Resurrected God, the - Karl Barth's Trinitarian Theology of Easter (Emerging Scholars Series)
The Resurrected God is an exciting, innovative examination of the resurrection of Christ and its relationship to the doctrine of the Trinity in the mature work of Karl Barth, particularly across the three parts of volume IV of the Church...
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The Resurrected God is an exciting, innovative examination of the resurrection of Christ and its relationship to the doctrine of the Trinity in the mature work of Karl Barth, particularly across the three parts of volume IV of the Church Dogmatics. John Drury argues that, for Barth, the subject and basis of Christ's resurrection is the triune God. The volume demonstrates that Barth explicated the doctrine of Christ's resurrection through a unique Trinitarian grammar and grounds the event of the resurrection in the eternal triune being of God. Closely expositing and analyzing Barth's deployment of this Trinitarian grammar in the fourth volume, the author turns to a constructive reconsideration of Barth's earlier doctrine of the Trinity in the first volume, examining that material in light of the concept of God operative in the later work. Thinking with and beyond Barth, the author concludes that resurrection is inextricably linked with the Triune life of the God who raises and is raised.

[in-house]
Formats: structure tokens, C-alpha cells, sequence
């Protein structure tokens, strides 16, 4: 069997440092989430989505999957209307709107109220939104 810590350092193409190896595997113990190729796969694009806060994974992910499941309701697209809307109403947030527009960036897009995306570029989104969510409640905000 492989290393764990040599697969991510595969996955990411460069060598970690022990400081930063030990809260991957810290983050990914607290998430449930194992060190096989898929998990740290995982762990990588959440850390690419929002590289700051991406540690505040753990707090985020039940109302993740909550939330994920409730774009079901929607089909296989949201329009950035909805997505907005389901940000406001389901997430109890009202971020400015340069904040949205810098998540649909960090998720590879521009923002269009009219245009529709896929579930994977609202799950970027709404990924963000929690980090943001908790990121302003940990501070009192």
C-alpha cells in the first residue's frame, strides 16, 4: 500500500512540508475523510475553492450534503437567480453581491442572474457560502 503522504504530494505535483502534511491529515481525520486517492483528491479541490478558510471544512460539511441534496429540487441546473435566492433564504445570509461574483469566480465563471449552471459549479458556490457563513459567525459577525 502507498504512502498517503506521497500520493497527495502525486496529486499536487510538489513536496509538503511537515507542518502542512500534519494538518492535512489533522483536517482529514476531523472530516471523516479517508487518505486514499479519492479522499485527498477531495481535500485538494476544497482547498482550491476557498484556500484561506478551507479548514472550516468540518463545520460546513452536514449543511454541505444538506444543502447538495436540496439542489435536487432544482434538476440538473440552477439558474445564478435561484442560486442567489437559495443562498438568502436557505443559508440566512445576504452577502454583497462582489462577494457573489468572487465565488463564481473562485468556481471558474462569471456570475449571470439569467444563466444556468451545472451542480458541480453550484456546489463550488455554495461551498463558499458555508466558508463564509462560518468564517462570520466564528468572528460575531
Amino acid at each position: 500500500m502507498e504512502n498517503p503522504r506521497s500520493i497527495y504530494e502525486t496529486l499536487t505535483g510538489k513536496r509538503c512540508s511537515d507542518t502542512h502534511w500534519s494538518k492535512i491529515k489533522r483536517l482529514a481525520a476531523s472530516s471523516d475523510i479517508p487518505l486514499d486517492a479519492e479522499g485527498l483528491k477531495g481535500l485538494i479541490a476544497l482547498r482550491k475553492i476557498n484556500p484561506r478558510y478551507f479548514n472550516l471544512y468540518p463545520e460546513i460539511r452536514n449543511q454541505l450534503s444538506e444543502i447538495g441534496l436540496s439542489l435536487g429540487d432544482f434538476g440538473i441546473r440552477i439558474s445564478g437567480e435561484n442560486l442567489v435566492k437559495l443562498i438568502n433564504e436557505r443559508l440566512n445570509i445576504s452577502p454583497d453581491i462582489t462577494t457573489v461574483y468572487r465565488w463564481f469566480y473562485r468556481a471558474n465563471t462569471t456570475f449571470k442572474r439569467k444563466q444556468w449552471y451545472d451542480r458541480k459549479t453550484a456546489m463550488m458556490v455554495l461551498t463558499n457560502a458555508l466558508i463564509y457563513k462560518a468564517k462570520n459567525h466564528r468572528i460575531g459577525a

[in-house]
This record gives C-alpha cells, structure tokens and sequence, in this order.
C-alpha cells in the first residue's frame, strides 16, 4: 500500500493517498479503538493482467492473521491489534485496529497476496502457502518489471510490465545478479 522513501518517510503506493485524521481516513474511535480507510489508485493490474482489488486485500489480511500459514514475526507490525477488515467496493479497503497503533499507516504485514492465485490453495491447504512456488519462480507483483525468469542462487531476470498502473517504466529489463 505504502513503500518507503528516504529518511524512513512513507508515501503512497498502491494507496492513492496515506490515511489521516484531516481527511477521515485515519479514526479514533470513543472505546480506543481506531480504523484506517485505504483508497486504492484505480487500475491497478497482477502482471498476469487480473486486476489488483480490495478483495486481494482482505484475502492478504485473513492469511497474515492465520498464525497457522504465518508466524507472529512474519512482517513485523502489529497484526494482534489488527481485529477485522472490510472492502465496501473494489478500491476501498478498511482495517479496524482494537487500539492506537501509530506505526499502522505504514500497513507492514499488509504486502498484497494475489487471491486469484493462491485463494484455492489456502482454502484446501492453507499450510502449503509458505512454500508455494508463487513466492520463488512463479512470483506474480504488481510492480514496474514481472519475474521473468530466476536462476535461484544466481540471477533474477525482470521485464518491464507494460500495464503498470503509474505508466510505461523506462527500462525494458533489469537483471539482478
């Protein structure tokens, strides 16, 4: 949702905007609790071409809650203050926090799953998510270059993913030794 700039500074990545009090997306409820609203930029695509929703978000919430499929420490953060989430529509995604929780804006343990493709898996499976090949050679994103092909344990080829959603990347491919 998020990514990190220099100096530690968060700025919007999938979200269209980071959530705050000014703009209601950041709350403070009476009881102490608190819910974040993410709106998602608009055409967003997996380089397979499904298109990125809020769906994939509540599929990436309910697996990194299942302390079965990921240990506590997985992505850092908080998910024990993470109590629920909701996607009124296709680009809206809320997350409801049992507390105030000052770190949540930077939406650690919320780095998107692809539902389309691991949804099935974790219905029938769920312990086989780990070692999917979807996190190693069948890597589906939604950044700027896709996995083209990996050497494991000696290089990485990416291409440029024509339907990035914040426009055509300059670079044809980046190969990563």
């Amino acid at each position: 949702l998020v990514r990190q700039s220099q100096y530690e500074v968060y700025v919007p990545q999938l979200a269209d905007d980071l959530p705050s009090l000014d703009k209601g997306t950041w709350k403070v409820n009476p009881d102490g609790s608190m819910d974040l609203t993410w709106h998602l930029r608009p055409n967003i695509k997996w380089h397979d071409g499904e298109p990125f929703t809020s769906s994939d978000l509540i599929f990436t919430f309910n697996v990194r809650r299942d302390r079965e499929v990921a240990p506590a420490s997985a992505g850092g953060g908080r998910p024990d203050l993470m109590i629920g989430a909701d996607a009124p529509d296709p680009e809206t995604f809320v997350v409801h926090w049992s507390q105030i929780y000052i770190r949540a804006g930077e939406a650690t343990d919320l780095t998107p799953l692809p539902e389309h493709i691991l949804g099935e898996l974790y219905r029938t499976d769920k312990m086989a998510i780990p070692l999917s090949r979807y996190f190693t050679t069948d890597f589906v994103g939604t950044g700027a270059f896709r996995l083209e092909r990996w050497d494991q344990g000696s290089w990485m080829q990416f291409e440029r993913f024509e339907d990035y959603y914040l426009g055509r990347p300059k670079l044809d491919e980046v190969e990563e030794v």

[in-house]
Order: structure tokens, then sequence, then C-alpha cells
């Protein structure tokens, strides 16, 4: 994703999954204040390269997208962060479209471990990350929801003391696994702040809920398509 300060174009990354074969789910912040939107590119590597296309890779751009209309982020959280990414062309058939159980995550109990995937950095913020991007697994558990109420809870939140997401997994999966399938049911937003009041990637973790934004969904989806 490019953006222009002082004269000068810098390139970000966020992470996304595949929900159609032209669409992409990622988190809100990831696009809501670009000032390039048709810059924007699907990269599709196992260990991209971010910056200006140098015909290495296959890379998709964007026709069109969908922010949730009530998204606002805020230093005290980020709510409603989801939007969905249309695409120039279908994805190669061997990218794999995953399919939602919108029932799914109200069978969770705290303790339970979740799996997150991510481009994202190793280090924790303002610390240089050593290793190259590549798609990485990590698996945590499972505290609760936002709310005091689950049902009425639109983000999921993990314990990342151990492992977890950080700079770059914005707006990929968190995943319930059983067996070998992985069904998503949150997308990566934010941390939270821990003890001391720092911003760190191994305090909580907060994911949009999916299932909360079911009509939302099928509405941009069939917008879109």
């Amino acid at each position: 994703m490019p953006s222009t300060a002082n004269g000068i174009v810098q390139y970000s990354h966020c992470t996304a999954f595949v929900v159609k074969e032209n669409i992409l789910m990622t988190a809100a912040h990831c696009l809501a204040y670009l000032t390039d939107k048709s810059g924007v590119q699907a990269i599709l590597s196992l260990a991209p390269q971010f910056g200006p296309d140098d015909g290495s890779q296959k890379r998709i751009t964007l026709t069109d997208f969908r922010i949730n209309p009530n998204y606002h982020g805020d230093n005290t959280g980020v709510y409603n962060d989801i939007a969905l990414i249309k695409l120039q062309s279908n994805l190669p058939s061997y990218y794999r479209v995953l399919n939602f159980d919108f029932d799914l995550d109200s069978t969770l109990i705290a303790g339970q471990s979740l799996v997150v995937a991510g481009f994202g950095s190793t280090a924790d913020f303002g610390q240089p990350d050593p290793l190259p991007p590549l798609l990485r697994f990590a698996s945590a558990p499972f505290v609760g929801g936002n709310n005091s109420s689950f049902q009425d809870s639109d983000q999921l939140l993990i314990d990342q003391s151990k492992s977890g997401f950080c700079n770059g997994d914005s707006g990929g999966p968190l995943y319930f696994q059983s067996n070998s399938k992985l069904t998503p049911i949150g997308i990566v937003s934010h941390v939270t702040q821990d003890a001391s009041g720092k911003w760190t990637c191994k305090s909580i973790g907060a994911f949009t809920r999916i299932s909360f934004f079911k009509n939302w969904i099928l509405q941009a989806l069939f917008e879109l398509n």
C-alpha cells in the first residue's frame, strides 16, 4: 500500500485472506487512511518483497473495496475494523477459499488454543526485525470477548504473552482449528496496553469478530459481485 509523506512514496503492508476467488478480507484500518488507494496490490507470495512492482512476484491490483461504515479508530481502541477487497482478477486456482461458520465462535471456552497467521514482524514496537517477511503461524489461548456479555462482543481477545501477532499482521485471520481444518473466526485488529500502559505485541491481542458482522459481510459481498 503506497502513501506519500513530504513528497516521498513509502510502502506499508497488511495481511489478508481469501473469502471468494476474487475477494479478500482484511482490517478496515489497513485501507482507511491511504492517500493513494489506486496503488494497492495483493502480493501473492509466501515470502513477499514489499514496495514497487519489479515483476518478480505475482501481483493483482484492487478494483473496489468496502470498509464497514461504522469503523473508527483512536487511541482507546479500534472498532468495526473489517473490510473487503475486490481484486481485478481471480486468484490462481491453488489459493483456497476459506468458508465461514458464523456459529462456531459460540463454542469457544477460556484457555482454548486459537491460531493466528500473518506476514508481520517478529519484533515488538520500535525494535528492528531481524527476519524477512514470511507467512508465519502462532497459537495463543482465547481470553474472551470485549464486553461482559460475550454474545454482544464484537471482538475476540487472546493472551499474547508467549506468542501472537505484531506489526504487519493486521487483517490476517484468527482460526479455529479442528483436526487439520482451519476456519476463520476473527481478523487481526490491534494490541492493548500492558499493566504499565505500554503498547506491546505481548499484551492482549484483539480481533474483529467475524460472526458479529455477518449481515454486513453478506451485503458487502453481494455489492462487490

Drury is Dean of College and Cathedral, Christ Church.
- <span><span>the Resurrected God Is An Exciting, Innovative Examination Of The Resurrection Of Christ And Its Relationship To The Doctrine Of The Trinity In The Mature Work Of Karl Barth, Particularly Across The Three Parts Of Volume Iv Of The Church Dogmatics. John Drury Argues That, For Barth, The Subject And Basis Of Christ's Resurrection Is The Triune God. The Volume Demonstrates That Barth Explicated The Doctrine Of Christ's Resurrection Through A Unique Trinitarian Grammar And Grounds The Event Of The Resurrection In The Eternal Triune Being Of God. Closely Expositing And Analyzing Barth's Deployment Of This Trinitarian Grammar In The Fourth Volume, The Author Turns To A Constructive Reconsideration Of Barth's Earlier Doctrine Of The Trinity In The First Volume, Examining That Material In Light Of The Concept Of God Operative In The Later Work. Thinking With And Beyond Barth, The Author Concludes That Resurrection Is Inextricably Linked With The Triune Life Of The God Who Raises And Is Raised.</span></span>